We have some broody chickens in our hen house. The Buff Orpingtons in particular think they are ready to be mothers, but they invariably let others have turns in their chosen nesting box, and the result is 18-24 eggs under one hen in the course of 2 days, far more than she can hope to hatch out.
We’ve wasted a lot of eggs this way, mostly when the girls decide without telling me to leave the eggs under one hen. Usually I catch on within a day or two, when our egg production drops to half of normal because half of the hens are laying in the one box where the eggs aren’t being gathered.
This morning I found 16 eggs under a cranky buff. I brought them in and not knowing just how old they were, I decided to make custard right away. I would crack them one by one into a coffee mug and any eggs that showed signs of germination would go right to the dogs.
I cracked 9 warm eggs, one by one. Six were fit for custard and 3 with small spots of blood went to the dogs.
The next egg held a lot of blood and a tiny chick embryo. Disgusting, but fascinating. We fished it out with a fork and examined it. There were the beginnings of tiny eyes, and what we thought looked like a spinal cord. We all looked, then tossed it in the dog dish.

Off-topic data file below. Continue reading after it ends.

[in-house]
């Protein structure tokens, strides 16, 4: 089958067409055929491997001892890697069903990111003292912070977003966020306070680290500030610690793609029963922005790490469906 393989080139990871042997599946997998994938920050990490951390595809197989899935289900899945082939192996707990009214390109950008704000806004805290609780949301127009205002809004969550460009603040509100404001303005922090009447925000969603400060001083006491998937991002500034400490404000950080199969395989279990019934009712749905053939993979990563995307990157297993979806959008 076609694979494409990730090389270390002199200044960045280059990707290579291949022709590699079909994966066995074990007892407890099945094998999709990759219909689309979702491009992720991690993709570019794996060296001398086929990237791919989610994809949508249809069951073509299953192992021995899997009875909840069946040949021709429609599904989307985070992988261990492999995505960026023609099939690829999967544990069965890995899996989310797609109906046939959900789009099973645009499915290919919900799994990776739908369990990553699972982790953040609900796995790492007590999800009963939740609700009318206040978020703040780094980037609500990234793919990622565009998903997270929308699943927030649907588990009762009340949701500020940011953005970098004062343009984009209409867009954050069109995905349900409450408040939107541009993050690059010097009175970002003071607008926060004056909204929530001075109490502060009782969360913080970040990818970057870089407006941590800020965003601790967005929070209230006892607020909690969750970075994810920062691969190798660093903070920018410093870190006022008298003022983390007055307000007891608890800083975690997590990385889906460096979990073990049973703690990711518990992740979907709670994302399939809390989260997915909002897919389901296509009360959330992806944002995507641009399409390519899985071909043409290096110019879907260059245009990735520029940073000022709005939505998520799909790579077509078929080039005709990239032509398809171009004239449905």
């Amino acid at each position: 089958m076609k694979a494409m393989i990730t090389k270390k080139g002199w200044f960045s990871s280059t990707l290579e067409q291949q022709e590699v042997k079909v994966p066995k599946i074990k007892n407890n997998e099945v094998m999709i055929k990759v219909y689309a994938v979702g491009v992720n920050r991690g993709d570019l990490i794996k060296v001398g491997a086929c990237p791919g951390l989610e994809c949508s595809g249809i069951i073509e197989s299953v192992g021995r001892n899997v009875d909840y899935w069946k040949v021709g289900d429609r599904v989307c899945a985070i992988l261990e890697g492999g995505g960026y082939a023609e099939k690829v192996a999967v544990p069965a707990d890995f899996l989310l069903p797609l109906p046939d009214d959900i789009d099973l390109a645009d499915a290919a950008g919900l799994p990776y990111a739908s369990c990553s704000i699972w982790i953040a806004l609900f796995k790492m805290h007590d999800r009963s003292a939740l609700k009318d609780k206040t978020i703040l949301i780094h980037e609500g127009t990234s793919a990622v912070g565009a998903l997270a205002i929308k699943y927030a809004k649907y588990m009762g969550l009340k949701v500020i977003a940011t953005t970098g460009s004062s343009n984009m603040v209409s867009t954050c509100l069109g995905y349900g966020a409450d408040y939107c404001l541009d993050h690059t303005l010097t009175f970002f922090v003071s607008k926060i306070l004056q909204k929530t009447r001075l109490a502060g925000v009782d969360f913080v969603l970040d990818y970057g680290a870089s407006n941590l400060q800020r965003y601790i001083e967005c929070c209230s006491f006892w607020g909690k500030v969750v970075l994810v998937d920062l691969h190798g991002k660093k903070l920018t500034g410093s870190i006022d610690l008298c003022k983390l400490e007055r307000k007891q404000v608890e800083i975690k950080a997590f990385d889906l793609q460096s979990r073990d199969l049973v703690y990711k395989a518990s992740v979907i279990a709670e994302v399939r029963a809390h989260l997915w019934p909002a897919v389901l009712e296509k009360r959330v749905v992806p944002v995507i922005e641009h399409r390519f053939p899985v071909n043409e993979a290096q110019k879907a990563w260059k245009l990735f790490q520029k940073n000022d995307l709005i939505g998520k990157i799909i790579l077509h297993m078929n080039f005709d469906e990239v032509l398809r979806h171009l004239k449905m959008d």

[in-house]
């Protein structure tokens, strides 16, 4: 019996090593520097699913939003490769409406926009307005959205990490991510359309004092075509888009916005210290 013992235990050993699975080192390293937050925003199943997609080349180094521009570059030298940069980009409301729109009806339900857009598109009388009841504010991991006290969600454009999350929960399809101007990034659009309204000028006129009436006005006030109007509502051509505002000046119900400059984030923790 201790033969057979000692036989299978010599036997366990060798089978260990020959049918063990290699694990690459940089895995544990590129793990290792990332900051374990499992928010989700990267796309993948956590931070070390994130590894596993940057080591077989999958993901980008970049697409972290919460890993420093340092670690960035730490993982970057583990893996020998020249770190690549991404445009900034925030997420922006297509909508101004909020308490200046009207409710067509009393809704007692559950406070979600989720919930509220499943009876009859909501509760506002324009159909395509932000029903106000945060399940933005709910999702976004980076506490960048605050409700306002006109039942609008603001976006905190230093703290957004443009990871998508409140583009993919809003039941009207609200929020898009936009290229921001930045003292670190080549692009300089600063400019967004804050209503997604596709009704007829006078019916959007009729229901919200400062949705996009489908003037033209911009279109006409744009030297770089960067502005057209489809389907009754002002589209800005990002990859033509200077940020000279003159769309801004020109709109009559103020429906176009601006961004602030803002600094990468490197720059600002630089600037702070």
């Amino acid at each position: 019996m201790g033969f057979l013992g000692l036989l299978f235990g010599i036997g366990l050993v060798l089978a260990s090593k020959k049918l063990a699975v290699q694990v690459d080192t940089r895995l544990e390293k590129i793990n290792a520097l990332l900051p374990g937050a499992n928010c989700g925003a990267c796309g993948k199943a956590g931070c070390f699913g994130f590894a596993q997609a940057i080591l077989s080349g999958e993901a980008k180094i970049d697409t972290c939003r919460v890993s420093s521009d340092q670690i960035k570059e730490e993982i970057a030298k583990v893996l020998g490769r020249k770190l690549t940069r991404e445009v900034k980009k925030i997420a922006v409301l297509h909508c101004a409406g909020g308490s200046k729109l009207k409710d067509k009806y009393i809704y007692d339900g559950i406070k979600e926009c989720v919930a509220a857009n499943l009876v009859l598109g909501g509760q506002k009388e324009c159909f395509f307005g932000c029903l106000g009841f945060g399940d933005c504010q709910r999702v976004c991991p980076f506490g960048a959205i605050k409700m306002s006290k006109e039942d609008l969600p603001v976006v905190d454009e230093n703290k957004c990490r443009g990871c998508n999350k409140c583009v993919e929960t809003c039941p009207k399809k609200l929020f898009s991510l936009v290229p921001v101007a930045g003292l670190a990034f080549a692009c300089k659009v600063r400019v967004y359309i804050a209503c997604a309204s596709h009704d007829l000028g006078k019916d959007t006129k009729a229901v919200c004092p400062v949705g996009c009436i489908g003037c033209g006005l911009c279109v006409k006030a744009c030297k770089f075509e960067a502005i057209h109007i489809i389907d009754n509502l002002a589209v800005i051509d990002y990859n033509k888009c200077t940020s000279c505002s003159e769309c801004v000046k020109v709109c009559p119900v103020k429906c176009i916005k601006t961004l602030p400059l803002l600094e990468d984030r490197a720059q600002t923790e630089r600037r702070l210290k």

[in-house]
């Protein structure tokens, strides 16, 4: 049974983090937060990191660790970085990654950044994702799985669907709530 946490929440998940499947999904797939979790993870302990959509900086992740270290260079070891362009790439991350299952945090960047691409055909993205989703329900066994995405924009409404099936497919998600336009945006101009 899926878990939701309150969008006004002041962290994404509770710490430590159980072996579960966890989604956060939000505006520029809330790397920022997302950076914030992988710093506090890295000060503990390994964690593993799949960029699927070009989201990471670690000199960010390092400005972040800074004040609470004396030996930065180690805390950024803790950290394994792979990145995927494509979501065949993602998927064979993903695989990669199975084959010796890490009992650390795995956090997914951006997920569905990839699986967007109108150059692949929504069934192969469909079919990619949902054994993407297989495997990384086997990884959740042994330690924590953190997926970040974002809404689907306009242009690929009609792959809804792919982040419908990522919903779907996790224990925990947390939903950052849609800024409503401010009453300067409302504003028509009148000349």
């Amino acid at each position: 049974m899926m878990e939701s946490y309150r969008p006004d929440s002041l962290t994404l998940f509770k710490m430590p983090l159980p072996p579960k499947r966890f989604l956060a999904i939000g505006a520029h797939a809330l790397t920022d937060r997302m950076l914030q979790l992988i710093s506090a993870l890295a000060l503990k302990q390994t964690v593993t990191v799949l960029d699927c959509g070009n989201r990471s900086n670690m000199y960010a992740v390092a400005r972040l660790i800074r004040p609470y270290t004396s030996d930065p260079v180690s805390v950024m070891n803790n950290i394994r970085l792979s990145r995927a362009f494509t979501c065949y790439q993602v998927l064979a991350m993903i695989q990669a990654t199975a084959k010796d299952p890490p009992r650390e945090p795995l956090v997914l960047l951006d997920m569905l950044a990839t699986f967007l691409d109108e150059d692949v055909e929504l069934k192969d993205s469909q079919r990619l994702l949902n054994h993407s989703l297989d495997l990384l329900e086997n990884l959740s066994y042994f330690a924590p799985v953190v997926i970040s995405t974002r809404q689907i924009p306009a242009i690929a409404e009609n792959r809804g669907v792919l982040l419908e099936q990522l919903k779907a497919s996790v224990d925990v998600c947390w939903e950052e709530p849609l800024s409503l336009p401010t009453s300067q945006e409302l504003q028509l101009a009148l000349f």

A few more eggs went into the custard bowl, and then it happened.
I cracked open an egg and as the yolk slid into the mug I found another embryo nestled in the bottom of the shell – but this one was slightly more developed. There was one other difference: this one was quite obviously alive. This one had a beating heart.
I watched for a moment, trapped somewhere between fascination and horror, then called the girls over to see. The heart kept beating. The little curled-up baby chick was smaller than a dime, with dark eyes the size of matchheads and tiny buds where his legs and wings would be, but his heart beat clear and strong. We watched the minutes tick by. It kept beating, and beating, and beating. He lay in a puddle of egg white in half of his egg shell, curling occasionally, and his tiny heart beat on. The Boy asked me why we couldn’t just give him back to his mom. Eventually, the children moved on to other activities. After 2 hours, the tiny heart was still beating, and finally somebody ended it.
We eat eggs every day, and we eat meat. We all know and understand that animals die for us, but this was different somehow. We wanted to eat the egg before the chick began growing or let it hatch and grow into a chicken. It hurt and horrified us to waste the life and death of one of God’s creatures, even such a tiny one. The girls blamed each other for not gathering the eggs soon enough, and some rushed to put the broody hen into a separate cage with her own nesting box where she could work on hatching out the remaining eggs.